Drew: “Last few questions regarding Wahhabism is dense but I’ll try my best to answer what I am able to. Wahhabism is derived from the teachings of Muhammad ibn Abd al-Wahhab who lived from 1703-1792 in the Nejd region of what is now Saudi Arabia. His teachings were at the time and even today not even remotely controversial. He began preaching against and educating people to stop certain completely un-Islamic practices such as the veneration of saints, the seeking of their intercession, and the visiting of their tombs etc. These practices are universally condemned by the vast majority of Islamic Scholars around the world but were still practiced somewhat in the sparsely populated and isolated region of the Nejd. He only advocated that people stop these practices. However, many Islamic scholars and Muslims in general are critical of how the Saudi government has used his name to justify their authoritarian rule of Saudi Arabia. Yes, the Saudi government has exported their adapted version of Wahhab’s teachings that were primarily created to fit their own political needs. The creation of terror groups and violence in the region can traced backed to European imperialism and its side effects that are still being felt today such as (ethnic and religious strife, poverty and authoritarian regimes.) All of these factors have vastly more to do with the rise of groups like Al-Qaeda than any religious doctrine. Also, not everyone who follows Wahhab’s teachings have declared all other people kuffar. Only an extremely small minority have. Most Sunnis and Shi’is have absolutely no problem with each other or Westerners. Also, to point out, there is an enormous amount of Muslims who are “westerners” and infect you are talking to one right now. Tens of millions of Muslims are thoroughly part of the west and are a part of the society.  Almost all of the Muslims are against the authoritarian regimes that exist in the middle east and wish to see peace their as much if not more than any others around the world.”

Jack asked: “I notice that Jesus is mentioned many times in the Quran, far more times than Mohammad. There is even an entire chapter on the family of Jesus and on the virgin birth. What is the place of Jesus in Islam? How is Jesus viewed by Muslims? What do Muslims see as the relationship between Islam and Christianity–not politically or militarily, but historically and in terms of overlapping beliefs (for example, in the god of Abraham)?”

Jerry commented: “Maybe you can correct my own understanding of this. My understanding is that the Muslims, Christians, and Jews all worship the same God of Abraham and they all revere the same prophets. I think the idea is that God gives us a message through a prophet and then over the period of a few hundred years that message gets corrupted and changed through misinterpretations and mis-translations so then he has to send another prophet to straighten everyone out again. Jesus was the next to the last and Mohammad was the last prophet and he got it right with the Qur’an which is why it is supposed to be read in the original Arabic.”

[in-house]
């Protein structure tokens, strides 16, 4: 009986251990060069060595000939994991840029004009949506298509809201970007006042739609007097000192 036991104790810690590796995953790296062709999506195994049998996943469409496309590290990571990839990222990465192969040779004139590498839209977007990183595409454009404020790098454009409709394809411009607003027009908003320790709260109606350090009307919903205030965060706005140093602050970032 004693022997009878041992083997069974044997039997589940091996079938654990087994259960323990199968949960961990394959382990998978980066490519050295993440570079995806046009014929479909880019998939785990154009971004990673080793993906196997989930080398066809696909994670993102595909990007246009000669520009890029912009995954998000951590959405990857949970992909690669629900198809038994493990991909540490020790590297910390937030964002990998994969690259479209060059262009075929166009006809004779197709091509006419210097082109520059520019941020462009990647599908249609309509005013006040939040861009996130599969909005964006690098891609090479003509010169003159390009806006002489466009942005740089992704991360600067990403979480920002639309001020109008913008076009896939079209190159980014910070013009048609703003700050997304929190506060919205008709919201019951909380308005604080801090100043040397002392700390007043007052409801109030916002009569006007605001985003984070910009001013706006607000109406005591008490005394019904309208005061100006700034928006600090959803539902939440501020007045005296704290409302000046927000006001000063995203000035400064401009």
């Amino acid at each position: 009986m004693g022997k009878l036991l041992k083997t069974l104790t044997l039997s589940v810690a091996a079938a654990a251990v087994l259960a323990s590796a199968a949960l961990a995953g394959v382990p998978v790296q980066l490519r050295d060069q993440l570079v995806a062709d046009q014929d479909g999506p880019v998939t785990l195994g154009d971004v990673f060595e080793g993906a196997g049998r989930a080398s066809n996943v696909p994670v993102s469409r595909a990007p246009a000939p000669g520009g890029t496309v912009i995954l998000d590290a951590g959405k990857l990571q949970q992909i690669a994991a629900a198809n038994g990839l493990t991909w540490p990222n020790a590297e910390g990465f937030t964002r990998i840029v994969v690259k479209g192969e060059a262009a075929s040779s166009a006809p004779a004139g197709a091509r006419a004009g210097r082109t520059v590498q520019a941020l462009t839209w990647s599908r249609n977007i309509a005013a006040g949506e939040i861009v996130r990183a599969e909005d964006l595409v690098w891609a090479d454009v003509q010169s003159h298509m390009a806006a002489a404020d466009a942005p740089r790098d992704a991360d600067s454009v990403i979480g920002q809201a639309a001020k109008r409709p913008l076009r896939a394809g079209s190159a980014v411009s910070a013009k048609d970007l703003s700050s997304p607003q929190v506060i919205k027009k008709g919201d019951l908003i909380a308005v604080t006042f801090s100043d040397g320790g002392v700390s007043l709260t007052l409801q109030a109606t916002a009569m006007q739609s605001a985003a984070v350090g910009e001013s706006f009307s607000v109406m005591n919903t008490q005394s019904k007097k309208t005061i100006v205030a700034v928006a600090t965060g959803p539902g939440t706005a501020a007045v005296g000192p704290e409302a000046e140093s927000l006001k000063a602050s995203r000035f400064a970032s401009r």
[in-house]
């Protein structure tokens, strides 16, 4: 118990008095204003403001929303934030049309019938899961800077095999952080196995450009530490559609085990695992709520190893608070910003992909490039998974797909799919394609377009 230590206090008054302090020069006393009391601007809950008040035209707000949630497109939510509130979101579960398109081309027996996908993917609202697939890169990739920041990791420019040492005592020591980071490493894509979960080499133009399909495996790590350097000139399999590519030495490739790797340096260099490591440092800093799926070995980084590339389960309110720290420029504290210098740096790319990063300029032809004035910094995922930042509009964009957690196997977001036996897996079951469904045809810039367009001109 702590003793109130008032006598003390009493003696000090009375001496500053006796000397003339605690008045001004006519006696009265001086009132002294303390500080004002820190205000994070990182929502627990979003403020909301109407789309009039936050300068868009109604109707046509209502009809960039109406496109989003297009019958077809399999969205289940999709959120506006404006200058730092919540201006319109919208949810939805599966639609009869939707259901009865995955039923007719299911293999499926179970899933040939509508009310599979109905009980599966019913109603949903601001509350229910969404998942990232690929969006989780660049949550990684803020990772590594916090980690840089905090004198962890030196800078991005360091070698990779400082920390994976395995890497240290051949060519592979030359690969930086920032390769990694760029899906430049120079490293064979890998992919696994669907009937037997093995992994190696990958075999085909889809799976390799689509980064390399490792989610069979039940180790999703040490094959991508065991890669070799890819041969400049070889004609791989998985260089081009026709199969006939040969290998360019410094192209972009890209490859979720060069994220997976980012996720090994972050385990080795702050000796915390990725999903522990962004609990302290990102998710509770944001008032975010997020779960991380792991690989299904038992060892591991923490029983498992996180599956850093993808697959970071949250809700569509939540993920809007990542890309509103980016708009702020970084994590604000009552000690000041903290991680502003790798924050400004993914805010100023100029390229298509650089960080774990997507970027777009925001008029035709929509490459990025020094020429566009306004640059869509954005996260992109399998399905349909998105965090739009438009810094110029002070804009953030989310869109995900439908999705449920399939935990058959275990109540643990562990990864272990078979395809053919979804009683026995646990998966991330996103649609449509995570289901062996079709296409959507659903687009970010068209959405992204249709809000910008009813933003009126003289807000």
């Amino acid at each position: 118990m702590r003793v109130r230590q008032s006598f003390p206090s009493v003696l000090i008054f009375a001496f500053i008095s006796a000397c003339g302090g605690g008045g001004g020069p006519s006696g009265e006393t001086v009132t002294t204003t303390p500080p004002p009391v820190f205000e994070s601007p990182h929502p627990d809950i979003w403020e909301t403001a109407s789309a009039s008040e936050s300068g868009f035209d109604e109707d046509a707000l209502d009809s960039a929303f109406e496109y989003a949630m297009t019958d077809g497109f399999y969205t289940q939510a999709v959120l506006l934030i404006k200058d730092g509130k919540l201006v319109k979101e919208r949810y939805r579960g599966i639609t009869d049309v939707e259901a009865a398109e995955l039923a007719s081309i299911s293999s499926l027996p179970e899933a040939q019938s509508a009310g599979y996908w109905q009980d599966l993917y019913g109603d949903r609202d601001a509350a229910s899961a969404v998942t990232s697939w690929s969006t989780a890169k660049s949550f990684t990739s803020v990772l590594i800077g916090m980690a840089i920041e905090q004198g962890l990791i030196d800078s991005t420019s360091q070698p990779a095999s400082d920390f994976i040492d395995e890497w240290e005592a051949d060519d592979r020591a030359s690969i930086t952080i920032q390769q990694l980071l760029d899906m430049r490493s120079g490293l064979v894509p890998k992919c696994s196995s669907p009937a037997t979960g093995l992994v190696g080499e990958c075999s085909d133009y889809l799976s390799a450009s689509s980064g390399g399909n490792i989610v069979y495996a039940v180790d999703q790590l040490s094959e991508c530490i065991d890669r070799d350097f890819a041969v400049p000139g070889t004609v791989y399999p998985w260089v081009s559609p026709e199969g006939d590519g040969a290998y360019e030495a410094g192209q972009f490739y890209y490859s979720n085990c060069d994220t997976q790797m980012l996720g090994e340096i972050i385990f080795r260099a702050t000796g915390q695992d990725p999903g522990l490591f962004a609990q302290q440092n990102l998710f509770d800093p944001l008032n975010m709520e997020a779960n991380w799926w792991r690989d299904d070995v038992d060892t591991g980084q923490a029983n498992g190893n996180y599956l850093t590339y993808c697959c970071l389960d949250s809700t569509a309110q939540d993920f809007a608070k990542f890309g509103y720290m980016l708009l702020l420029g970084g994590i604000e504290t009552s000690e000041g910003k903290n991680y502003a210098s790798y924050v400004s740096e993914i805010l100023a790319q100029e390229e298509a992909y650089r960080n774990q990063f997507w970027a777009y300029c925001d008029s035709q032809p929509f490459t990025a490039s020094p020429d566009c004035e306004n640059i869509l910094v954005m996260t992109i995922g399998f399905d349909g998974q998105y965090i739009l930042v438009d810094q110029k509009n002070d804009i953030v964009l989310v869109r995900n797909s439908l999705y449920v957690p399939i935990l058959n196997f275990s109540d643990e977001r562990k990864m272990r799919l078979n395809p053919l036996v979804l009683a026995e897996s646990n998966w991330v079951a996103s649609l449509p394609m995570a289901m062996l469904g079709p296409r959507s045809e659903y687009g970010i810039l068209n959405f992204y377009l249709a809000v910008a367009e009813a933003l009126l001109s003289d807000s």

Drew:   “Jesus is mentioned by name in the Qur’an 25 times and referred to 187 times as compared to 5 times for Muhammad. He is a mighty messenger of God and as you stated, born of the Virgin Mary who is the considered the greatest woman to ever live in Islam. Islam rejects the trinity and considers Jesus to be a mighty messenger and a prophet who performed miracles through the allowance of God much like Moses. Also, as you stated, he is the Messiah and was the second to last Prophet before Muhammad (SAW) and will return to earth near the Day of Judgement to restore justice on the earth and defeat the Dajjal (anti-Christ).”

“Regarding the connections between Christianity and Islam, there are many similarities between the two faiths as they are considered Abrahamic. The Jews and Christians are considered People of the Book and share many of the same prophets. Your explanation is pretty much completely correct.”

Jerry: “You mentioned the Imperialism of the Western countries, and I can understand why so many Muslims are angry at the Western powers. During the Ottoman Empire there was 500 years of peace and Islam was known as the religion of Peace. I think they were able to do that by allowing each cultural, ethnic, or religious population to maintain autonomy. Then after WWI England and France carved up the empire with no consideration of competing or rival cultures. Indeed in many cases they set a minority ruler in a majority country like the Sunni leaders in Shiite Iraq or the Shiite leader in Sunni Syria.  They set up minority tyrants because then that puppet would be dependent on the imperial powers to stay in power. I can understand the Iranians anger when in 1953 our CIA overthrew Mosedech the democratically elected president because Iran wanted to nationalize a British oil company so they could benefit from their own resources.”